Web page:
Nicolás Massú’s words dedicated to his best friend on the tour open the book. Dominic Thiem’s coach and also captain of the Chilean Davis Cup team is a fundamental part of Gonzalez’s career. Each one’s tennis history cannot be explained without the other one.
“Nico was very important. Our only close reference was (Marcelo) Ríos. We complemented each other. We are very good friends and at the same time very different people,” admits Gonzalez.
“When we played doubles, we knew how to motivate each other. ‘Did you notice how he looked at you’, things like that I would say to him to fire him up. The problem was when we were both het up, but always when one of us got off the chain, the other was there to calm him down,” recalls González.
And there he begins to reminisce – once again – about that glorious August 2004, when he and Massú gave Chile its first ever Olympic gold in Athens. “We were like the Rolling Stones,” says Gonzalez, and the comparison with the British band is not exaggerated when taken locally. Thousands cheered them on when they returned to Santiago weeks later, as they toured the streets in an open-top bus.
Also in singles Massú took the gold, González the bronze. In doubles it was the conquest of the gold medal that ended the historic absence of a country at the top of the pódium, after a five-set match against the German duo of Rainer Schüttler and Nicolas Kiefer.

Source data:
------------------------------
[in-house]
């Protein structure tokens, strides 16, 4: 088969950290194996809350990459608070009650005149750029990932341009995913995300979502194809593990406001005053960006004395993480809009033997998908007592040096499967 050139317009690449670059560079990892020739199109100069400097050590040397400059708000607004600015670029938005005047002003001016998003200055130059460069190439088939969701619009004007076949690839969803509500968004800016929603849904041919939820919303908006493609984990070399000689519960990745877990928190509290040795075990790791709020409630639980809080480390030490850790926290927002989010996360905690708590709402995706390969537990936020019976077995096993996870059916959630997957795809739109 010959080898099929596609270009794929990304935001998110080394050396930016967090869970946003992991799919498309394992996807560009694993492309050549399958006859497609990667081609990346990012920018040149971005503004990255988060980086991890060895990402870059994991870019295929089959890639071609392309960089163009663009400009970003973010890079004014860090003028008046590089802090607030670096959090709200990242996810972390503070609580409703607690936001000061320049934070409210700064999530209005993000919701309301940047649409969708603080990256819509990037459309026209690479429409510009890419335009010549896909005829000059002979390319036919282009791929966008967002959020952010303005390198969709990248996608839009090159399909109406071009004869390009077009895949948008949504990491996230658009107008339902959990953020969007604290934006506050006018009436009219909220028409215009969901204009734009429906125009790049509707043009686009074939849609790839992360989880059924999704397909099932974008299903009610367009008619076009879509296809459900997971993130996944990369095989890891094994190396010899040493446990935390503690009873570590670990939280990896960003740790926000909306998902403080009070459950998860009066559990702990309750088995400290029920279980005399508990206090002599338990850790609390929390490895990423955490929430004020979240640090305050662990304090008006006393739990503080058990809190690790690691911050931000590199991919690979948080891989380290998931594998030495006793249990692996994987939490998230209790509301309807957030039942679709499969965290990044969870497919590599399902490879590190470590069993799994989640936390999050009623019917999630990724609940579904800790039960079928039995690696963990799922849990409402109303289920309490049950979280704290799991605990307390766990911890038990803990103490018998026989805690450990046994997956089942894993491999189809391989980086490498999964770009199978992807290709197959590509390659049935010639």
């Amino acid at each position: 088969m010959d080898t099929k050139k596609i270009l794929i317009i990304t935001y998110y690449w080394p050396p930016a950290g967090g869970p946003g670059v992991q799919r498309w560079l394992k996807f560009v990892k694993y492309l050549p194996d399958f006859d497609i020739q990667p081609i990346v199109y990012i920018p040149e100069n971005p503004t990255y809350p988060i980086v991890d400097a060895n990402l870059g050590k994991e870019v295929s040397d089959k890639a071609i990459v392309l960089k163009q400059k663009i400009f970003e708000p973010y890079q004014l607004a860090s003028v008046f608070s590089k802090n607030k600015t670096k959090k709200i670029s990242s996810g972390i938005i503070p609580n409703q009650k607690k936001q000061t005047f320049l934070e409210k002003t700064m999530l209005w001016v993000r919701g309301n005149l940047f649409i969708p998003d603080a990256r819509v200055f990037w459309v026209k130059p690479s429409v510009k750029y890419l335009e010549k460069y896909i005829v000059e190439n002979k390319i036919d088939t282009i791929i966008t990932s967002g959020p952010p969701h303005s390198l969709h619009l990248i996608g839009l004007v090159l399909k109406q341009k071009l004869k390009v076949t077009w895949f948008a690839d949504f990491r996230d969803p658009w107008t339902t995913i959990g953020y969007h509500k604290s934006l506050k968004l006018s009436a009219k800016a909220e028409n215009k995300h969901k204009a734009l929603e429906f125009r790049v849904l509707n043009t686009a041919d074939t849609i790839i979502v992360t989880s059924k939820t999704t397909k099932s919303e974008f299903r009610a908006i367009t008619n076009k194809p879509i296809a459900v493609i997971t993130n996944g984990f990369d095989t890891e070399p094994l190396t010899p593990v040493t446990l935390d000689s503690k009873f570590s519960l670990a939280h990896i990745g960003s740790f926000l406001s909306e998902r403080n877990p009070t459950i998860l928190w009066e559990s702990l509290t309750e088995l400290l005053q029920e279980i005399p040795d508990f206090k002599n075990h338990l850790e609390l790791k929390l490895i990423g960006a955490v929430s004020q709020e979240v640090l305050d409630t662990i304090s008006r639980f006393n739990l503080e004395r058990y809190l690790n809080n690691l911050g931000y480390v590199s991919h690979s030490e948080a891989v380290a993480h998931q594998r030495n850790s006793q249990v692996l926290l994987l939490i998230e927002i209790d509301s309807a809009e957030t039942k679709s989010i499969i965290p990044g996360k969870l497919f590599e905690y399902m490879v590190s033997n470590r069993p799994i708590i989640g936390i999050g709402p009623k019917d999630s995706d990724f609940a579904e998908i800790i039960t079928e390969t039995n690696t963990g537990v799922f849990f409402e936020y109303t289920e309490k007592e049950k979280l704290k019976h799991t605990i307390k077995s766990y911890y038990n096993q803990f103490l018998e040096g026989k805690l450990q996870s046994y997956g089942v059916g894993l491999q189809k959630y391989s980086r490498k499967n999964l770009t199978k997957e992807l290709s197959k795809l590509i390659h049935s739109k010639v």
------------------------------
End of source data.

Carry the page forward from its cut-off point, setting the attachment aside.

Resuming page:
In the tiebreak of the fourth set the Chileans saved four championship points in a row. “If we play that match 20 times we lose them all. We were very tired. Two sets to one down, 6-2 in the tiebreak. Any tennis player at any level knows that it’s very difficult to comeback from that score, especially in doubles. But we didn’t think anything of it at the time. Today I watch the videos again and it even makes me anguish”.
He didn’t cry in Greece, but he did in China, four years later. Also with a medal option, this time without Massú. Semifinals against James Blake in Beijing 2008: during a crucial moment of definition, the North American threw a passing shot to the body of González, who dodged the ball. It was called out, but it did slightly hit the Chilean’s racquet frame. Knowing that it had been like that, the Chilean pretended not to know. Brazilian umpire Carlos Bernardes did not notice.
“He (Blake) made a nasty one earlier that was not noticed. A second serve of mine hit the net and then falls on the line. He called Hawk-Eye to cut my rhythm. Then I made a double fault,” he told Querol in the biography.
“Losing to Fernando was very tough, he saved some match points. A lot of drama, but it just happened and I still have good memories of those Olympic Games,” Blake said to CLAY during the last Wimbledon, avoiding referring to that controversy.
“I haven’t realized what it was like to play and beat all the legends,” says the man who beat each of the Big Three at least once. Also Sampras and Agassi, of whom, years before he turned pro, he had posters in the walls of in his bedroom.
It has been 10 years since he retired from professional tennis at the Miami Open. And there are already 300 pages to remember that career.